It’s the nature of apparel; we have to always keep reinventing ourselves.  You never know what’s going to be hot, and you don’t want to over saturate your floor.  Sure we have data from last year to work off of, but that’s last year and trends change.  It’s like the tight jean trend - you never know when it’s going to stop and have to do your best to maximize without going too far.  There’s no real calculation you can rely on.  It requires constant and consistent involvement, and we have a real eclectic customer base to make it that much more of a challenge.

Have you noticed an evolution in your customers over the years and their taste or preference?

We’re always trying to grow our customer base and we do pay attention to the evolution.  There are so many different types of people who come in.  We pride ourselves on being a skate shop but we also want to have products that appeal to our snowboard customer.  Then there’s the kid who wants to find a really cool new brand that’s not well known.  Then there’s the guy who wants to get a nice pair of premium denim jeans.  Then there’s the mom who wants to shop with us.  And there’s the person who wants to buy only brands he’s already comfortable in.  We want to cover as many customers as we can, but we also do not want to betray our roots. 

How do you determine the product mix you carry?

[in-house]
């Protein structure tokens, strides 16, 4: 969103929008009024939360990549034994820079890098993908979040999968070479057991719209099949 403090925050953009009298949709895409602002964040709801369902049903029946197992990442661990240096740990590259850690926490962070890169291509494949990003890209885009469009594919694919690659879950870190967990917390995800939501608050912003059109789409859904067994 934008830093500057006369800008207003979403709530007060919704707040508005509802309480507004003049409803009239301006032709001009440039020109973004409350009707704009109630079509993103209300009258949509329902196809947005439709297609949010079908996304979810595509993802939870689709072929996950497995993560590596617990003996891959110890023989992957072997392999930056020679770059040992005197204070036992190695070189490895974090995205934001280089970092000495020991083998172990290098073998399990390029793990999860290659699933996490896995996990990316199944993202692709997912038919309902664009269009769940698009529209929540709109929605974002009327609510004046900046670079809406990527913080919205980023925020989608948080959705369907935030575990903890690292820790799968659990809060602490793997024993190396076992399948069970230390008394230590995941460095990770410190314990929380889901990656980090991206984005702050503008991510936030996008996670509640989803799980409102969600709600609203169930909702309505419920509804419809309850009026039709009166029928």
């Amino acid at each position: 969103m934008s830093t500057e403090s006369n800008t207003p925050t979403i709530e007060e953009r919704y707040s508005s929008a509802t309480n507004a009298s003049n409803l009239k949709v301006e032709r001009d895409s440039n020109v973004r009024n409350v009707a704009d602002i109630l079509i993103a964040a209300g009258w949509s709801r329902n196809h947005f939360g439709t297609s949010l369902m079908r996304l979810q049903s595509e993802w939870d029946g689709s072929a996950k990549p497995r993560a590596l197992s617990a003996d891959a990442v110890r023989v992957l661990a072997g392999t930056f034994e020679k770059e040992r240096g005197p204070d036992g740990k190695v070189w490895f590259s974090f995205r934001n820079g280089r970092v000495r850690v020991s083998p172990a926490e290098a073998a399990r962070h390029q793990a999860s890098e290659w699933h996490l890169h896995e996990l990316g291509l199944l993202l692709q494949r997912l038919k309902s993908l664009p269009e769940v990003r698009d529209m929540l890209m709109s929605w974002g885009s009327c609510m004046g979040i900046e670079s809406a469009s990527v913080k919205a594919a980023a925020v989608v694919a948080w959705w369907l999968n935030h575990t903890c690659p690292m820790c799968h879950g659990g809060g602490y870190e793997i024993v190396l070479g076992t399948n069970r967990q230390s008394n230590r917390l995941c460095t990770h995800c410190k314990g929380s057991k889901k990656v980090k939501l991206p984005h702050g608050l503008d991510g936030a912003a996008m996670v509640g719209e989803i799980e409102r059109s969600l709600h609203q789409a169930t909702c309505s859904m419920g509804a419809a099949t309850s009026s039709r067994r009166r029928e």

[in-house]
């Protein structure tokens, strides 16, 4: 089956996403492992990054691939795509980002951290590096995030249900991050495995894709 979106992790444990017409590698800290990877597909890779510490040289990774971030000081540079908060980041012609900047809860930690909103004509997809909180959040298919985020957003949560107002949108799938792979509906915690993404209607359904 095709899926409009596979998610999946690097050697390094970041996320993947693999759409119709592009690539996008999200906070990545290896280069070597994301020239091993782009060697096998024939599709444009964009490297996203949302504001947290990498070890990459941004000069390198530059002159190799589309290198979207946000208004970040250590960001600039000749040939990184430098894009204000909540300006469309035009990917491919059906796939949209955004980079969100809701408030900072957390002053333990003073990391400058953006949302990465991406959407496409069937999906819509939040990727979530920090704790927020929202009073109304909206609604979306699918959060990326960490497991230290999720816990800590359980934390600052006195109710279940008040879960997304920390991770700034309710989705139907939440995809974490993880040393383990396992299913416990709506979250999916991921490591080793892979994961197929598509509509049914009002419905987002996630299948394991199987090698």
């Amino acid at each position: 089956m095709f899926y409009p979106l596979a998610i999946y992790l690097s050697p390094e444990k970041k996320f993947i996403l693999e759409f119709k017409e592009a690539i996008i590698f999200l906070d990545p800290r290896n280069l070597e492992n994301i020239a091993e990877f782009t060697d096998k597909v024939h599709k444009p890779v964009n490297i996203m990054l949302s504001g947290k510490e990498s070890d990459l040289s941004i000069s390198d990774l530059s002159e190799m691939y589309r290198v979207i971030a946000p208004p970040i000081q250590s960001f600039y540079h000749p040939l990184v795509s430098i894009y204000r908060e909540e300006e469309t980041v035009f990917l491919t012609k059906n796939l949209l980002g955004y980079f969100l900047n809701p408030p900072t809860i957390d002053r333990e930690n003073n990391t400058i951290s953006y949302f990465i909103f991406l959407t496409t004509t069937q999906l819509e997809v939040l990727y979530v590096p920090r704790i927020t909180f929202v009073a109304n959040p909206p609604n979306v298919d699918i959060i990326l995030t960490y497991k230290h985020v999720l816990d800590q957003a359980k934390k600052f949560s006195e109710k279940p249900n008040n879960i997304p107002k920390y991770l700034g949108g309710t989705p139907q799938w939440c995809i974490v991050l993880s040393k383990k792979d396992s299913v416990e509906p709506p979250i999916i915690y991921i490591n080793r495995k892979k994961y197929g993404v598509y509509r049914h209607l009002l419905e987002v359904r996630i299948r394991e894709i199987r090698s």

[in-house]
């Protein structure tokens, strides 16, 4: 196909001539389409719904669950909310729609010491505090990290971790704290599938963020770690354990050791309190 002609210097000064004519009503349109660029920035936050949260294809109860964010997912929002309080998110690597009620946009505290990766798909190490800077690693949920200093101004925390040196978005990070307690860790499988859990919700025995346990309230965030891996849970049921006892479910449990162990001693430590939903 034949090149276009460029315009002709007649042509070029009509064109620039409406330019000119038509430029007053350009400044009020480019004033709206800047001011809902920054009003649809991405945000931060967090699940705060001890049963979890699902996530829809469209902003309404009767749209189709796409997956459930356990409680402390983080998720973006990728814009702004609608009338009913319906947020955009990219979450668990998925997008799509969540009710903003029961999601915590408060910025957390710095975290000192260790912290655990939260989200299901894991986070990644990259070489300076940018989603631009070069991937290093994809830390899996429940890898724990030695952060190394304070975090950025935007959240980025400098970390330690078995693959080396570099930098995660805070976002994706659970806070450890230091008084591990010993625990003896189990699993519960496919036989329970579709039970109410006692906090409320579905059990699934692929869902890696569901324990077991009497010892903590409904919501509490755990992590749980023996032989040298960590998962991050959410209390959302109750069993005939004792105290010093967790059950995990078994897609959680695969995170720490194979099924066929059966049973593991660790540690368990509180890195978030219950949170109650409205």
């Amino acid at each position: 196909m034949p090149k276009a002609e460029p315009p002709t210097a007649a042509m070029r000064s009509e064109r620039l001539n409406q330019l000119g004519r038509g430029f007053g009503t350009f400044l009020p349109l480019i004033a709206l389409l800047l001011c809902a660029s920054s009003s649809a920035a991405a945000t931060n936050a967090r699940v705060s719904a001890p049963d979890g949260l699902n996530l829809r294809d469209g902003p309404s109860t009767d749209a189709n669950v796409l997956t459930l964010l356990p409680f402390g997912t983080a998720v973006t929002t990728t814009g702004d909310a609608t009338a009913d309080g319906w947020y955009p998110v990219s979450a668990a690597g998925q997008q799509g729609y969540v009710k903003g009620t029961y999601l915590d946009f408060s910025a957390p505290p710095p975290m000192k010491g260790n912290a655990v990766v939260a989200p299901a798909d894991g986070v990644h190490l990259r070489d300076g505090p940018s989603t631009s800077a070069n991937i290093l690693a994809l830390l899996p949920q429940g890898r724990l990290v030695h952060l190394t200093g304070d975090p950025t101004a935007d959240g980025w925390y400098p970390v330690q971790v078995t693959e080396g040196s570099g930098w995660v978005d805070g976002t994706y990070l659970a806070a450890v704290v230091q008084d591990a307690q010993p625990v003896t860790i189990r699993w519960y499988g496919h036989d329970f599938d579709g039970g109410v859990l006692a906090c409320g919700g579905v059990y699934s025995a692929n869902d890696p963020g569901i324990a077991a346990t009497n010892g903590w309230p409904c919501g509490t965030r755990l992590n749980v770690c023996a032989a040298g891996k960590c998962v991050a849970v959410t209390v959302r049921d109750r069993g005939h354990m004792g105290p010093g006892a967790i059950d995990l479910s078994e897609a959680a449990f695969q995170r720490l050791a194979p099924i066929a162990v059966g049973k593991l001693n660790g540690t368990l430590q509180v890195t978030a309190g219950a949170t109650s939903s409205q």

Determining product mix has a lot to do with the store.  Our stores are spread throughout so many different areas of southern California that the influence within each city / neighborhood is different, and different products are in demand from place to place.  Our buys are different for each store.  For example, LA County stores are selling less of one thing than Inland Empire stores.  That plays a huge part of the product mix, and a store’s sales history also comes into it.  We have to focus on consistent sell through, identify demand for new product and so on.  All of our stores are different square footage as well which has a big impact.  Some of our stores are small so we carry a mix that will maximize the sales of whatever brands are in that store.  And then if we’re going to open a new brand we have to test it in the target stores.  It feels like there are millions of elements, and million factors.